Mrs. G. N. Bolton, of Lebanon; Mrs. W. S. Mayberry, of , Milton, Or.;
Dr. I. M. Smith, of Tillamook, and N. W. Smith, a merchant of Leb
ant in 1864. and made a Captain In 1865.
In the same year he was breveted Ma
jor for "faithful and meritorious service
during the war." In 1857 he was commisJ
sjoned in the regular service as a Second
Lieutenant. He was promoted to First
Lieutenant in 1873, and shortly after was
made Captain of the Fifth Cavalry.
While he was Captain he was detailed to
command the Arctic expedition In which
he nearly lost his life, together with his
entire command. They were finally res
cued by a relief expedition. After his re
turn, in 1SS7, he was promoted from Cap
tain to Brigadier-General and made chief
signal officer of the Army. This promo
tion was unprecedented in the history of
the American Army. To promote an offi
cer more than one rank at a time, al
though it is within the power of the War
Department, is rarely done, and to ad
vance an officer from Captain to General,
as was done in Greely's case, was unpre
cedented at that time, but on account of
his brilliant record and his excellent work
during the Arctic expedition precedents
were overlooked.
In 1906 Greely was made a Major-General
and placed in command of the North
ern division, and in 1907 was transferred to
the Department of the Columbia. . e is
the only General now in the Army that
rose to that position from a private.
Colonel Woodbury, of the liiird Infan
try, now at Fort Lawton, is second in
command of the department, ' and will
probably assume command after the
transfer of General Greely, provided no
other General is sent to command. The
officers of the staff are of the opinion that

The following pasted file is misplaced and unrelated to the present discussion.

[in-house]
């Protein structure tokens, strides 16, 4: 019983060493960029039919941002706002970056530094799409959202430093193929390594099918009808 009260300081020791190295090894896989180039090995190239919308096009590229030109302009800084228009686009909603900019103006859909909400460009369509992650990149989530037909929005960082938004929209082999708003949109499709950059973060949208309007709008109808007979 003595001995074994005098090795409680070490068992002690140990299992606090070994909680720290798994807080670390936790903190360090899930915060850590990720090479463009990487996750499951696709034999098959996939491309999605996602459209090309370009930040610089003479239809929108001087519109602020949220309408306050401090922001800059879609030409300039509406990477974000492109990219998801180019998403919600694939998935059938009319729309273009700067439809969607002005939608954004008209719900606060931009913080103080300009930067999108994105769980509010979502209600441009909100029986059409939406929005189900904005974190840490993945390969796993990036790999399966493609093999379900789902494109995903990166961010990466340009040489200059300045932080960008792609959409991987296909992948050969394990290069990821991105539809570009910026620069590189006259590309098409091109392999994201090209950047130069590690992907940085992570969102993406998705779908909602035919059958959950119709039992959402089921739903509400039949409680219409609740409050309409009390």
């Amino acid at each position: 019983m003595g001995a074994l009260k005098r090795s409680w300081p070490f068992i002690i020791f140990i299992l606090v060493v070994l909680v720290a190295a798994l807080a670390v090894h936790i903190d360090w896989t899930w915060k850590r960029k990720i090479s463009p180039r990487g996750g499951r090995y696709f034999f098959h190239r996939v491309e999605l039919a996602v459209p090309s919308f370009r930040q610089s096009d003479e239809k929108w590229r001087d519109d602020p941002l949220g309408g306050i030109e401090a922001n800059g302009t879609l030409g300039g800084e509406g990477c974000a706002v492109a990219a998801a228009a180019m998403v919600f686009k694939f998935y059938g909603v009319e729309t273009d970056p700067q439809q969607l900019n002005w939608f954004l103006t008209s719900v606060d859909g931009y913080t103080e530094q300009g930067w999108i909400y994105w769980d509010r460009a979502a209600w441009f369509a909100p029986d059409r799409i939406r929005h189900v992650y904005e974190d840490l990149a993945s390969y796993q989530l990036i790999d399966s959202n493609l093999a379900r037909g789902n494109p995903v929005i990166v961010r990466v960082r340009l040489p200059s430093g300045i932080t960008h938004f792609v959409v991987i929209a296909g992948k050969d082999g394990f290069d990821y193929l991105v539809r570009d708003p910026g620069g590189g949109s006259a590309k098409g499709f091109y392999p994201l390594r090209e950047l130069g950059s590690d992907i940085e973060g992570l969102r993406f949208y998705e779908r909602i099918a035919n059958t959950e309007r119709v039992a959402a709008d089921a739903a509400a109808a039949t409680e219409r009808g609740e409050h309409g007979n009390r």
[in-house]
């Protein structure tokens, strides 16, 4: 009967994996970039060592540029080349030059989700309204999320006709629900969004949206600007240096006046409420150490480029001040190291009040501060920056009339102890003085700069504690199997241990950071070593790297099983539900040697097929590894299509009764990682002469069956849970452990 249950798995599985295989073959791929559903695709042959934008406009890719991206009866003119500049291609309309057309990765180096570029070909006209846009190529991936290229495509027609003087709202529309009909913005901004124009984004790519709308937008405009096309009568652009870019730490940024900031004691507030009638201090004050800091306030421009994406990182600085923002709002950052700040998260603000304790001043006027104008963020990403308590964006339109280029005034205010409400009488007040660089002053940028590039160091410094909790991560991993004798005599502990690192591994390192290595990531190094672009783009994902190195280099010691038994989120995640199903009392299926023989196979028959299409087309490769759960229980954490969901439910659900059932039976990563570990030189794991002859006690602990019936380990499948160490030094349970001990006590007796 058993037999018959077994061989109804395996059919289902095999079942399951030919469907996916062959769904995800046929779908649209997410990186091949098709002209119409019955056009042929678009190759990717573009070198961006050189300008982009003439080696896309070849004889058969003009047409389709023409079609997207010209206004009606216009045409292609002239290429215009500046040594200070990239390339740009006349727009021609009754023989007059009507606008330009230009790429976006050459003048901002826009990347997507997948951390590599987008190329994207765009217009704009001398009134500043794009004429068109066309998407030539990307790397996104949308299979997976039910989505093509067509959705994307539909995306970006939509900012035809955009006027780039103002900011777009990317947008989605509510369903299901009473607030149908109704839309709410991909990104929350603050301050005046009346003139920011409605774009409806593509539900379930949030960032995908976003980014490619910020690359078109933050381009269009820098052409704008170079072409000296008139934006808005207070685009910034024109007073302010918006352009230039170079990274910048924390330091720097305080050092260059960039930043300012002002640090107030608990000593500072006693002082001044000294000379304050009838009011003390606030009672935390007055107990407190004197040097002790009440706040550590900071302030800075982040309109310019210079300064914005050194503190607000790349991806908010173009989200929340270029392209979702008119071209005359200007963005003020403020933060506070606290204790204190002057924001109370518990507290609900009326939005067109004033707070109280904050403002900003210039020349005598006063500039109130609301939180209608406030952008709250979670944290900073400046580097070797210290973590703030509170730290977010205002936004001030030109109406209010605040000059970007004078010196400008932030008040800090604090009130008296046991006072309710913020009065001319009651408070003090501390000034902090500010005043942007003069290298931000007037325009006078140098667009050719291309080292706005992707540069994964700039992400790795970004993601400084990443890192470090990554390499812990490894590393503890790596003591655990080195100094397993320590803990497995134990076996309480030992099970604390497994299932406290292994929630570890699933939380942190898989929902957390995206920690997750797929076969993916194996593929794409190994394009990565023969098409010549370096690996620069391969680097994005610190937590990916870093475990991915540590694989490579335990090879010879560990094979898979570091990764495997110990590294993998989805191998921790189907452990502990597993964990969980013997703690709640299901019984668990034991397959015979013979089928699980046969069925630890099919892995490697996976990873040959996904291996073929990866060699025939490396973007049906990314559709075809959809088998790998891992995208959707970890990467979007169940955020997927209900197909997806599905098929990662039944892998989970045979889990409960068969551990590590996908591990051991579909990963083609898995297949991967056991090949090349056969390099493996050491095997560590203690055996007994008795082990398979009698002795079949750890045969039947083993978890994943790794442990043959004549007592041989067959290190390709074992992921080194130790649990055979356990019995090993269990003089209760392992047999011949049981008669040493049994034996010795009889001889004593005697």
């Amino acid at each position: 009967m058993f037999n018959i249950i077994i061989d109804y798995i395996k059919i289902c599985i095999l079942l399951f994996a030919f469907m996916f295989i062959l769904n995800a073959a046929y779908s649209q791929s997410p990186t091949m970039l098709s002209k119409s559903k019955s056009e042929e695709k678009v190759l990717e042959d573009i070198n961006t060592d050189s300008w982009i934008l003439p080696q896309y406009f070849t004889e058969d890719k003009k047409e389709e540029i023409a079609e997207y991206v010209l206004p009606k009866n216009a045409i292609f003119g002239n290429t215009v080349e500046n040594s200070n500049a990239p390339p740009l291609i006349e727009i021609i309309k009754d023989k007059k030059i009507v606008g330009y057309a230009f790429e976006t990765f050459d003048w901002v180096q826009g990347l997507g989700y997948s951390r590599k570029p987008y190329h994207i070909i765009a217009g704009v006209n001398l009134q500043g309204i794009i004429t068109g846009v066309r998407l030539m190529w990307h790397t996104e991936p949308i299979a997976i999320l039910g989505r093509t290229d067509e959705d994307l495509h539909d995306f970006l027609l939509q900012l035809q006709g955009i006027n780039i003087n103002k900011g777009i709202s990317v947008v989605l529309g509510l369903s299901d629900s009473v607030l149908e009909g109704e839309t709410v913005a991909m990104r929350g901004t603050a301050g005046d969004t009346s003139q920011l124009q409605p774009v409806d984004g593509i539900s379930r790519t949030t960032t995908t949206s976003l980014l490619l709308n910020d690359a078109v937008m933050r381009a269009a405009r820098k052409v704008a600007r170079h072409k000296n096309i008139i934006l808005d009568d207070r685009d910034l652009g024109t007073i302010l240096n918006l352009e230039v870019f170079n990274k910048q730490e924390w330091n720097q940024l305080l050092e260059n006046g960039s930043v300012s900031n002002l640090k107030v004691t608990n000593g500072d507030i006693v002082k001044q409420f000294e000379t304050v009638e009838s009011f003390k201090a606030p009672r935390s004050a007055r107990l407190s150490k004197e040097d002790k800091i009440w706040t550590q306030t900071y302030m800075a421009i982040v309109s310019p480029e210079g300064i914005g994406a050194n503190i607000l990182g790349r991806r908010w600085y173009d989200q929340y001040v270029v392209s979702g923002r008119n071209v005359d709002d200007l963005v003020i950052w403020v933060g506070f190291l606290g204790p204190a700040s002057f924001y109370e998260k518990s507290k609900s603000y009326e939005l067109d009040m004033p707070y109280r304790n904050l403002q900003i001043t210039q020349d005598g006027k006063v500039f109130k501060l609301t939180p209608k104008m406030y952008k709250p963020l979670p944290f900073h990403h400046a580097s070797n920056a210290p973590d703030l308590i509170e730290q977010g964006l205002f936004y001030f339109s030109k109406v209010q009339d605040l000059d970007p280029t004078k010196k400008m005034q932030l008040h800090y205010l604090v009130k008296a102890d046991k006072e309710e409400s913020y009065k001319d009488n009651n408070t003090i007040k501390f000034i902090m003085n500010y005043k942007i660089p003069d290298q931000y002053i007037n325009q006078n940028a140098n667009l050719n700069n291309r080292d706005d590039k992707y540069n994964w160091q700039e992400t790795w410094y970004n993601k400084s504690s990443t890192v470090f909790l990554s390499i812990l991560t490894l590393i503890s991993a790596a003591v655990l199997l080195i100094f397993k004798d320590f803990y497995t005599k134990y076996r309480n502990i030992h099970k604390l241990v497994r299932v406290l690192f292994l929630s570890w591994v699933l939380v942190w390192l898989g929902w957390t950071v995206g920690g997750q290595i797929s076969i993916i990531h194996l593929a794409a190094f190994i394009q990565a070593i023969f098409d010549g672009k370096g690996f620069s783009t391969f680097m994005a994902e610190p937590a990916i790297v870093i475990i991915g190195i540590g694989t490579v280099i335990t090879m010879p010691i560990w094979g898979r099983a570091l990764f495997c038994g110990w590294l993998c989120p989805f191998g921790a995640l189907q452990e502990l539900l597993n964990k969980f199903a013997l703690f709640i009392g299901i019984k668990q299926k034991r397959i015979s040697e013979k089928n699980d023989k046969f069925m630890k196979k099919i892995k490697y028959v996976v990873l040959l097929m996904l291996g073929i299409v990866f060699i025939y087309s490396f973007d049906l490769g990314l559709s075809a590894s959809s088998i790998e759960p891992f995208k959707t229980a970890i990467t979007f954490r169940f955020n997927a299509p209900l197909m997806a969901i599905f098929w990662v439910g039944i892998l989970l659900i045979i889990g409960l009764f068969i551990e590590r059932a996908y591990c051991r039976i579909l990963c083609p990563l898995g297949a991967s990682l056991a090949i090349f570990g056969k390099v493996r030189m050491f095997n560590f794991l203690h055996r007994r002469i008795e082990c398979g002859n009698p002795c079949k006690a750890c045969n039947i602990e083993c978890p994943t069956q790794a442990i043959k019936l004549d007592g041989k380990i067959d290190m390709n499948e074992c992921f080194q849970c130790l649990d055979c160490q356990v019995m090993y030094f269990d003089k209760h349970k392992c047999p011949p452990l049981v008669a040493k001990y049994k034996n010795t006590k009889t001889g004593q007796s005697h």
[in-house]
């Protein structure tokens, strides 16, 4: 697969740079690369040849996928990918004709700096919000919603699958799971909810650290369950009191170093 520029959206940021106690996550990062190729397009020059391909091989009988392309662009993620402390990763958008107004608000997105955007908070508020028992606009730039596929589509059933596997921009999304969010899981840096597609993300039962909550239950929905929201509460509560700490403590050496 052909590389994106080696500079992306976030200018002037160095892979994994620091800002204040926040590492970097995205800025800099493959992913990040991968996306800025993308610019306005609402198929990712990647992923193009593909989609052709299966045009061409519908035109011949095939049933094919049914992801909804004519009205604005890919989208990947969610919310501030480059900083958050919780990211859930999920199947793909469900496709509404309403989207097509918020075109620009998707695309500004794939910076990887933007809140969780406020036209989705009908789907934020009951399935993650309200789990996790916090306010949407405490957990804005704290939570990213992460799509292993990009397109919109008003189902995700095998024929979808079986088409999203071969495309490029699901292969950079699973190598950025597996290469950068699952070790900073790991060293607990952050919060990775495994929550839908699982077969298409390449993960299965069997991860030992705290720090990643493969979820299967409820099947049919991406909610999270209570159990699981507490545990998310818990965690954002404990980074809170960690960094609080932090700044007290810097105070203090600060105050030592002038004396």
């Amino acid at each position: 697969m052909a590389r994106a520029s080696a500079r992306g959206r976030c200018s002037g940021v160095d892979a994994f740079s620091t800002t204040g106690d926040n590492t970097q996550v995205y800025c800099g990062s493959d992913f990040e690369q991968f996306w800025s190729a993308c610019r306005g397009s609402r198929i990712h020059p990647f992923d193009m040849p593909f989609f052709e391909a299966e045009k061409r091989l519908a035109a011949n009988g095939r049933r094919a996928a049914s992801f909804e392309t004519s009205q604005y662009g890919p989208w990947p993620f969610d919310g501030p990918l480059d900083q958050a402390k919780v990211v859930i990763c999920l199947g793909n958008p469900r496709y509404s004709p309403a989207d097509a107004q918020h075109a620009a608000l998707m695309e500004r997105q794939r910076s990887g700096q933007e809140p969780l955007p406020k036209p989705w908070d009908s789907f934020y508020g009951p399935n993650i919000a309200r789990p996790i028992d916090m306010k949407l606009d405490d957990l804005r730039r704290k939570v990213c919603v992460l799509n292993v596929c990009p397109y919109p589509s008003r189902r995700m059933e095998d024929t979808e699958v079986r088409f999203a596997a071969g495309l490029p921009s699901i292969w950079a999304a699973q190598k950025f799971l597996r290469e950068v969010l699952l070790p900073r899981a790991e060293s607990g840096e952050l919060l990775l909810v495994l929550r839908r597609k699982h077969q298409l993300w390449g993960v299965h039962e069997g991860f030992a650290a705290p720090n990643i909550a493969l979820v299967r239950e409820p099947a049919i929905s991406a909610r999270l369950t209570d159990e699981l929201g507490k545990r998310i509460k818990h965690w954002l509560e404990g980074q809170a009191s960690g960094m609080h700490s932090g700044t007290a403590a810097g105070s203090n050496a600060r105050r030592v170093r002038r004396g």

Brigadier-General Edgerly will be sent to
command the- department. Edgerly ex
pressed a desircto come here. He is now
in Europe studying tfie European systems
of maneuvering troops.
Abuse of Highways Leads Polk Su
pervisor to Act.
SALEM. Or., Nov. -2. (Special.) The
Road Supervisor In Eola precinct. Polk
County, has devised a new and apparent
ly effective plan for the protection of some
of the roads in his Jurisdiction during the
Winter months. The plan works so well
that It is likely to be adopted elsewhere.
He has learned by observation that
roads are cut up in the rainy weather
by farmers who .haul heavy loads over
them. There Is no law to prevent the
hauling of heavy loads, so he sought an
other legal method of preventing this
abuse of the highways. ' What is known
as the Oak Grove road is used quite ex
tensively by wood haulers, whose wagons
cut deep ruts as soon as the roads be
come soft. About a week ago the Road
Supervisor decided that a short stretch of
road on a steep hill needed a coat, of
gravel, so he put on coarse gravel about
eight inches deep. He will follow this up
by plowing the ditch and side of the road.
Then a team cannot haul a heavy load
over the bed of loose gravel, and as the
size of a load will be limited by the quan
tity a team can haul over the most diffi
cult place, the whole road will be pro
tected. From a legal standpoint the graveling
and plowing were part of the process of
surfacing and draining. In practice this
work prevents injury to some ten miles of